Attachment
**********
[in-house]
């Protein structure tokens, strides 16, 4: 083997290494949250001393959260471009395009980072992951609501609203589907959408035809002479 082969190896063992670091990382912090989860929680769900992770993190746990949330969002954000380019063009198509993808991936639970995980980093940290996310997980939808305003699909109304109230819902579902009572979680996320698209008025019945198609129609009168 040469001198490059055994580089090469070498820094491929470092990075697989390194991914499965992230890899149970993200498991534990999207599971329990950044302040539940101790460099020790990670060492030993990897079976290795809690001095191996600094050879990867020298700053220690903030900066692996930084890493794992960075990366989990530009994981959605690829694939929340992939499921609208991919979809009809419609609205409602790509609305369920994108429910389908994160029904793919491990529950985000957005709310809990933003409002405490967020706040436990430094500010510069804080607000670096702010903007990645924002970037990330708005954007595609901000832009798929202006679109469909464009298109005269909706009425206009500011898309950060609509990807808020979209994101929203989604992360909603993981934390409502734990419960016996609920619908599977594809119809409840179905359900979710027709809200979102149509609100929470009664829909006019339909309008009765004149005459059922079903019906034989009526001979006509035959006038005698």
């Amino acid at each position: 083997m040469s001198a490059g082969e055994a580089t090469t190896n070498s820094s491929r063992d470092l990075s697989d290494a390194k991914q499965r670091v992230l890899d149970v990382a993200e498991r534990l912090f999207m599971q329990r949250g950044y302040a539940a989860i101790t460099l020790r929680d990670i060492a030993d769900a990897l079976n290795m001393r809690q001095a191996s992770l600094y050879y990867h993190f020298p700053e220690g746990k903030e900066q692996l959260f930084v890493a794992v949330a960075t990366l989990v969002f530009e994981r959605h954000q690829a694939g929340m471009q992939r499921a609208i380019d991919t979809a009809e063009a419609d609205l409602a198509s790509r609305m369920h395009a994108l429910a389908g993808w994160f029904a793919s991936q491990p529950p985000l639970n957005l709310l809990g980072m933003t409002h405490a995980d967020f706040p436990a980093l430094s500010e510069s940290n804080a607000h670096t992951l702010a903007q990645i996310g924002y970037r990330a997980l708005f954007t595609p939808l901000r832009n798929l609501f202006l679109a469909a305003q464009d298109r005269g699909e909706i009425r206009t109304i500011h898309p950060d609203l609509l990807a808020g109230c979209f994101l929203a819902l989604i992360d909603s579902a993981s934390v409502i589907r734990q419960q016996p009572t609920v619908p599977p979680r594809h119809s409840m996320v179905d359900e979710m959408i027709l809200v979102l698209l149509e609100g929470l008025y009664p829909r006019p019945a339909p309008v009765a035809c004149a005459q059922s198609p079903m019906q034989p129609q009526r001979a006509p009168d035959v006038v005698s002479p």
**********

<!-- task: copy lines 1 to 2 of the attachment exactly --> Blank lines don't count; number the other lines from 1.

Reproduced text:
[in-house]
């Protein structure tokens, strides 16, 4: 083997290494949250001393959260471009395009980072992951609501609203589907959408035809002479 082969190896063992670091990382912090989860929680769900992770993190746990949330969002954000380019063009198509993808991936639970995980980093940290996310997980939808305003699909109304109230819902579902009572979680996320698209008025019945198609129609009168 040469001198490059055994580089090469070498820094491929470092990075697989390194991914499965992230890899149970993200498991534990999207599971329990950044302040539940101790460099020790990670060492030993990897079976290795809690001095191996600094050879990867020298700053220690903030900066692996930084890493794992960075990366989990530009994981959605690829694939929340992939499921609208991919979809009809419609609205409602790509609305369920994108429910389908994160029904793919491990529950985000957005709310809990933003409002405490967020706040436990430094500010510069804080607000670096702010903007990645924002970037990330708005954007595609901000832009798929202006679109469909464009298109005269909706009425206009500011898309950060609509990807808020979209994101929203989604992360909603993981934390409502734990419960016996609920619908599977594809119809409840179905359900979710027709809200979102149509609100929470009664829909006019339909309008009765004149005459059922079903019906034989009526001979006509035959006038005698």